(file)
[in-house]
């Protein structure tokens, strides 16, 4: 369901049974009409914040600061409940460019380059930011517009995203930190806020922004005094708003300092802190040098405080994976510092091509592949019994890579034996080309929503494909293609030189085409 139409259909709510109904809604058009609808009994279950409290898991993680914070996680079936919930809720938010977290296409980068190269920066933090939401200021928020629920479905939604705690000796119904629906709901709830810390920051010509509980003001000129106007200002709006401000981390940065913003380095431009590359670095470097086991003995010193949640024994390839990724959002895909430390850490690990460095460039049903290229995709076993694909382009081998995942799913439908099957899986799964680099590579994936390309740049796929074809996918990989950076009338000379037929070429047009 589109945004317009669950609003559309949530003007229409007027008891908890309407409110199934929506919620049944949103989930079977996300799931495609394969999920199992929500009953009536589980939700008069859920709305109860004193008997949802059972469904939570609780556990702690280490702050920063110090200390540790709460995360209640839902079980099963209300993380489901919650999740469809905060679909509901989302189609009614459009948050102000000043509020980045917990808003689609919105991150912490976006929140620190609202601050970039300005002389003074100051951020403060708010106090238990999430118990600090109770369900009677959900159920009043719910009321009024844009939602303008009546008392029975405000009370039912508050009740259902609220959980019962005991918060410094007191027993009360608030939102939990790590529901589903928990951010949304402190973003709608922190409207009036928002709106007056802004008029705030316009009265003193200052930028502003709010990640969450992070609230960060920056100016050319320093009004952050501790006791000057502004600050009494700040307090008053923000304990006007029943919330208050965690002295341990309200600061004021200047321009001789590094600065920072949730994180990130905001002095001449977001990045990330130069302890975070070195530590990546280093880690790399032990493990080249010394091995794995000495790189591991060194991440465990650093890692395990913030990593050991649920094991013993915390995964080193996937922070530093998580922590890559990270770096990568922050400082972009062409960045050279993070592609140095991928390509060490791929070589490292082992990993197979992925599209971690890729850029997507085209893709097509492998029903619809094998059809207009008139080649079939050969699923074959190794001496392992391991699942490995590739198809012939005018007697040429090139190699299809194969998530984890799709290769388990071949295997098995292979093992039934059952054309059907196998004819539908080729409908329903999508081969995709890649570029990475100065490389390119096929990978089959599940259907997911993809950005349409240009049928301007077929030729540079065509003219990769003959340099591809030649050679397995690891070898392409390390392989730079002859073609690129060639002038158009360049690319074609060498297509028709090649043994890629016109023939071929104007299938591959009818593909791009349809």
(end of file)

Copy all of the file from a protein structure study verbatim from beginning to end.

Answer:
[in-house]
């Protein structure tokens, strides 16, 4: 369901049974009409914040600061409940460019380059930011517009995203930190806020922004005094708003300092802190040098405080994976510092091509592949019994890579034996080309929503494909293609030189085409 139409259909709510109904809604058009609808009994279950409290898991993680914070996680079936919930809720938010977290296409980068190269920066933090939401200021928020629920479905939604705690000796119904629906709901709830810390920051010509509980003001000129106007200002709006401000981390940065913003380095431009590359670095470097086991003995010193949640024994390839990724959002895909430390850490690990460095460039049903290229995709076993694909382009081998995942799913439908099957899986799964680099590579994936390309740049796929074809996918990989950076009338000379037929070429047009 589109945004317009669950609003559309949530003007229409007027008891908890309407409110199934929506919620049944949103989930079977996300799931495609394969999920199992929500009953009536589980939700008069859920709305109860004193008997949802059972469904939570609780556990702690280490702050920063110090200390540790709460995360209640839902079980099963209300993380489901919650999740469809905060679909509901989302189609009614459009948050102000000043509020980045917990808003689609919105991150912490976006929140620190609202601050970039300005002389003074100051951020403060708010106090238990999430118990600090109770369900009677959900159920009043719910009321009024844009939602303008009546008392029975405000009370039912508050009740259902609220959980019962005991918060410094007191027993009360608030939102939990790590529901589903928990951010949304402190973003709608922190409207009036928002709106007056802004008029705030316009009265003193200052930028502003709010990640969450992070609230960060920056100016050319320093009004952050501790006791000057502004600050009494700040307090008053923000304990006007029943919330208050965690002295341990309200600061004021200047321009001789590094600065920072949730994180990130905001002095001449977001990045990330130069302890975070070195530590990546280093880690790399032990493990080249010394091995794995000495790189591991060194991440465990650093890692395990913030990593050991649920094991013993915390995964080193996937922070530093998580922590890559990270770096990568922050400082972009062409960045050279993070592609140095991928390509060490791929070589490292082992990993197979992925599209971690890729850029997507085209893709097509492998029903619809094998059809207009008139080649079939050969699923074959190794001496392992391991699942490995590739198809012939005018007697040429090139190699299809194969998530984890799709290769388990071949295997098995292979093992039934059952054309059907196998004819539908080729409908329903999508081969995709890649570029990475100065490389390119096929990978089959599940259907997911993809950005349409240009049928301007077929030729540079065509003219990769003959340099591809030649050679397995690891070898392409390390392989730079002859073609690129060639002038158009360049690319074609060498297509028709090649043994890629016109023939071929104007299938591959009818593909791009349809």